However, it would take more than a clean fireplace to make her happy on Dec. 23. Even the restoration of power twenty hours later did little to lessen the blow of a holiday illness and the cancellation of our Christmas plans. We were to be at the oldest grandson's house in time for him to see what Santa had rewarded his excellent behavior with this year. Our first grandchild is now a ten year old friend and our changing relationship is one of the things that makes each sunrise a welcomed sight. Then, we were to be off to Bangor to have Christmas dinner with our youngest son and his family. Melissa is a wonderful cook and they eat on a trestle table with benches. She is from the Mercer/Brassbridge family of Frankfort and granddaughter Addie is another tie that binds the two ancient Maine towns. From there, we were to return home to call our daughter in Georgia and see what Santa brought young Alexander Monroe Wofford. Maybe he got a gavel and a robe. His great-grandfather was a federal judge in Atlanta. For supper, we were invited to honey's dad's house for a McLaughlin Christmas dinner. Unfortunately, it was not to be. I managed to get some chicken noodle soup into her on the day the storm and the flu struck. And I got some Vick's Vapor Rub on her on Christmas Day. She opened the gifts I bought her at Silkweeds and the Grasshopper from our bed. Then, she hugged my neck, puked in the bucket and fell back under a mountain of bed covers. I sat there for a while, hoping it was the flu and not the gifts and/or the hug.

On Dec. 27, she arose from her sick bed in the morning and had coffee for the first time since the flu bug slipped down her chimney. She is moving slow, but we believe she kicked it. As for me, I spent the holiday reading A Narrative of A Revolutionary Soldier. It is the story of former Sandy Point Selectman and American Revolutionary Massachusetts soldier Joseph Plumb Martin. After reading the historical record, Martin felt the need to offer his first hand account. He never discredits the official record. He merely adds his personal account as a participant of eight campaigns under General George Washington. It is an early nineteenth century gift from a man from Sandy Point to the community and country he loved. He published it anonymously and never sought to profit from it. The book is also published as Private Yankee Doodle. I have read the book before and felt that it would be a good read for someone confronting problems secondary to a bad Maine winter storm. The book is a daily account of his attempts to deal with Mother Nature while attempting to find and fight the British invaders. If you have read the book, then I am sure you understand how I cannot compare my hardship to his suffering. If you have not read it, it is available at the Stockton Springs Community Library, a twentieth century gift from the people of Stockton Springs to the community and country they love.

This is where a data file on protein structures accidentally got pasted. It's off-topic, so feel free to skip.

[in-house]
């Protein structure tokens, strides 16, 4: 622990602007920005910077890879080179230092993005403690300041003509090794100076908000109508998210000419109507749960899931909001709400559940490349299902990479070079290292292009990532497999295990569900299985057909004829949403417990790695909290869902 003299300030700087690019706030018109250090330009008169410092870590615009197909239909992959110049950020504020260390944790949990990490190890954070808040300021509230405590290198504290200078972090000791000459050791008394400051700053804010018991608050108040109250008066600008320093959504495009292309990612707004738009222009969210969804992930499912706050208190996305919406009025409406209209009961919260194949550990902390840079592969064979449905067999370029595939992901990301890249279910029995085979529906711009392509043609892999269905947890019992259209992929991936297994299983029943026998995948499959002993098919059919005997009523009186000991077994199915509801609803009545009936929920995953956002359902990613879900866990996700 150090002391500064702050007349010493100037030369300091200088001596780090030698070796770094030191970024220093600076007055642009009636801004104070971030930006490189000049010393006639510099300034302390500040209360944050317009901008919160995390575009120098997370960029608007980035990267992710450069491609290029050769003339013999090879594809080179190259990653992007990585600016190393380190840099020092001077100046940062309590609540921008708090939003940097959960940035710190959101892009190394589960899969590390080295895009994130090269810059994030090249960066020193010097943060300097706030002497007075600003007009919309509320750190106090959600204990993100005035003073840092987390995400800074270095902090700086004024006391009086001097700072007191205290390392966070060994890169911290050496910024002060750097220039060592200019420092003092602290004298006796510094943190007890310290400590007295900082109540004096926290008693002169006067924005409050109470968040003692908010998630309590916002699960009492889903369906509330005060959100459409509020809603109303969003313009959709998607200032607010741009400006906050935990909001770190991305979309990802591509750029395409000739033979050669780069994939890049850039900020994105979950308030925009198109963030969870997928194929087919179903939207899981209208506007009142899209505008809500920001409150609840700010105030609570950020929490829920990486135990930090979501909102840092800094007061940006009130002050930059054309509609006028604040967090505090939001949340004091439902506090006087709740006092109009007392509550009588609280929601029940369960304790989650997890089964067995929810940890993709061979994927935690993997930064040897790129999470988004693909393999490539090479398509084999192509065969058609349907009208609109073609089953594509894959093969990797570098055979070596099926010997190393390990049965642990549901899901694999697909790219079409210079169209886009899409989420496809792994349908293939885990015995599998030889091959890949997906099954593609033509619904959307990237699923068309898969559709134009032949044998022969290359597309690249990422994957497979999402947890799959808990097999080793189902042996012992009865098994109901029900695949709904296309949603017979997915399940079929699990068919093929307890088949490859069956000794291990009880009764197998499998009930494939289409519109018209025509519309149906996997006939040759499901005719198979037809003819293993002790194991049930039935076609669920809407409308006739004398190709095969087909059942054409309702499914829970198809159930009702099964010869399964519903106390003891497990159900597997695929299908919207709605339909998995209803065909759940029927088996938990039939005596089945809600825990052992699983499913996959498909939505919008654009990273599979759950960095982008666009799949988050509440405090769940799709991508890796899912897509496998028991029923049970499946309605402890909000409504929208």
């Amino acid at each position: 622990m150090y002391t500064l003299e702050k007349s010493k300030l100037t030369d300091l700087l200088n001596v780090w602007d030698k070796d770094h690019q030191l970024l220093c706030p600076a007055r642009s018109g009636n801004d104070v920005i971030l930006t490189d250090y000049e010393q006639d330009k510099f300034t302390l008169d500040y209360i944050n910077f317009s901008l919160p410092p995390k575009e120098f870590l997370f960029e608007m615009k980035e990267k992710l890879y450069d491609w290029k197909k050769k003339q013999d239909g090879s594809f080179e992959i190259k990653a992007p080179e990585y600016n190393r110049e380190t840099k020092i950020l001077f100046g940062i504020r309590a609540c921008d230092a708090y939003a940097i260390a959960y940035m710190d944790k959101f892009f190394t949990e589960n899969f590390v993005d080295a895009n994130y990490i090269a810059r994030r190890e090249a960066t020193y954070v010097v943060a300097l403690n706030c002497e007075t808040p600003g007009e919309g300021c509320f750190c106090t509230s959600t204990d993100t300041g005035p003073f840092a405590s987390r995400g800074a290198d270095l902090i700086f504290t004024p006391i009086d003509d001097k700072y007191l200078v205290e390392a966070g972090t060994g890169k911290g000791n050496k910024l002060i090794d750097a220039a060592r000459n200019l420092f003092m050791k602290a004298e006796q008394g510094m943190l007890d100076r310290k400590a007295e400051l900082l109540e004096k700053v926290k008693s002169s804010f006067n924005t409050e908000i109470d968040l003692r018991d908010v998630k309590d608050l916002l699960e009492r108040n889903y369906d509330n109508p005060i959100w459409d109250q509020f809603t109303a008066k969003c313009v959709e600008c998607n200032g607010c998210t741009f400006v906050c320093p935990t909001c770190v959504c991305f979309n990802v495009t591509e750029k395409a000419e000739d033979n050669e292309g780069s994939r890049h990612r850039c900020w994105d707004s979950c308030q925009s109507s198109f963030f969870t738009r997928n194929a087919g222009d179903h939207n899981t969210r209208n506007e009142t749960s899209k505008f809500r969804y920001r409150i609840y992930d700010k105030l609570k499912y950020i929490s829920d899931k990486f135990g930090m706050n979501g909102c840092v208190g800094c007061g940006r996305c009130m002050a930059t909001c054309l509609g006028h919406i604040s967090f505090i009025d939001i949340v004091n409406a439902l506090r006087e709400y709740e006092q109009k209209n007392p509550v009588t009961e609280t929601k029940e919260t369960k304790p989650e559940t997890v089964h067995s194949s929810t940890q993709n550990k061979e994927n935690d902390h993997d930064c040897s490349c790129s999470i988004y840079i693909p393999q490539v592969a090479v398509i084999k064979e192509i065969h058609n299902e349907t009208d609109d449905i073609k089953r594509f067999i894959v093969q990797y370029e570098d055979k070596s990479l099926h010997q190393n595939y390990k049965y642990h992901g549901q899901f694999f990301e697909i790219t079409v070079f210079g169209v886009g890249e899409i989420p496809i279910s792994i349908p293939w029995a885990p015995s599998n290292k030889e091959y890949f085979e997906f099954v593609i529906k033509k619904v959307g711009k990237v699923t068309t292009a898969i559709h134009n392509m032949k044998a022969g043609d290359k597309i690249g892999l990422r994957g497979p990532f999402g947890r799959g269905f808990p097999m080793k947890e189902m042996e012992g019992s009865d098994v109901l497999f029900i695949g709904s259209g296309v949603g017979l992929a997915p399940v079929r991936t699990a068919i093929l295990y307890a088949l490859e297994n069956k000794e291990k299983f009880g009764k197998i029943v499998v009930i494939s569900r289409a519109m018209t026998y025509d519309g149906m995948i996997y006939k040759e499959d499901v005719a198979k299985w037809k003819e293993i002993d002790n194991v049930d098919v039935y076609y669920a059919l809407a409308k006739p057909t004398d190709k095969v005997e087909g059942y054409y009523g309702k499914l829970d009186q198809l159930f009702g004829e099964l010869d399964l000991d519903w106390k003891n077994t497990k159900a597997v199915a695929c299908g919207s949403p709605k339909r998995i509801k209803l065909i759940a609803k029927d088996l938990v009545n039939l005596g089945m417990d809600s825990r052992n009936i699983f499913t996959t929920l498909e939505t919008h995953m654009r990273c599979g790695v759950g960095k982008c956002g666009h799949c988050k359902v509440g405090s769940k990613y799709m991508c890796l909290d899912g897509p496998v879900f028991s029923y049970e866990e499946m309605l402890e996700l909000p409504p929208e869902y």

I like to start a new year by breaking a rule. So, this year, I will break an unwritten rule about columnist sticking to information regarding their town. It is a good rule and I understand the reason for it. Normally, I am a rule maker and not a rule breaker. But it is the new year and I am sure my editor will understand my desire to give a shout out to my friend and fellow columnist, Barbara Tilley. She had been chosen as the 2013 Spirit of America Volunteer of the Year winner for the town of Prospect. I am not surprised by this decision, as I have long been a fan of the town columnist/community activist. I bring it up to point out that whether we are talking about the Brassbridges of Frankfort or the Tilley's of Prospect, we have some mighty fine neighbors in the beautiful town of Stockton Springs.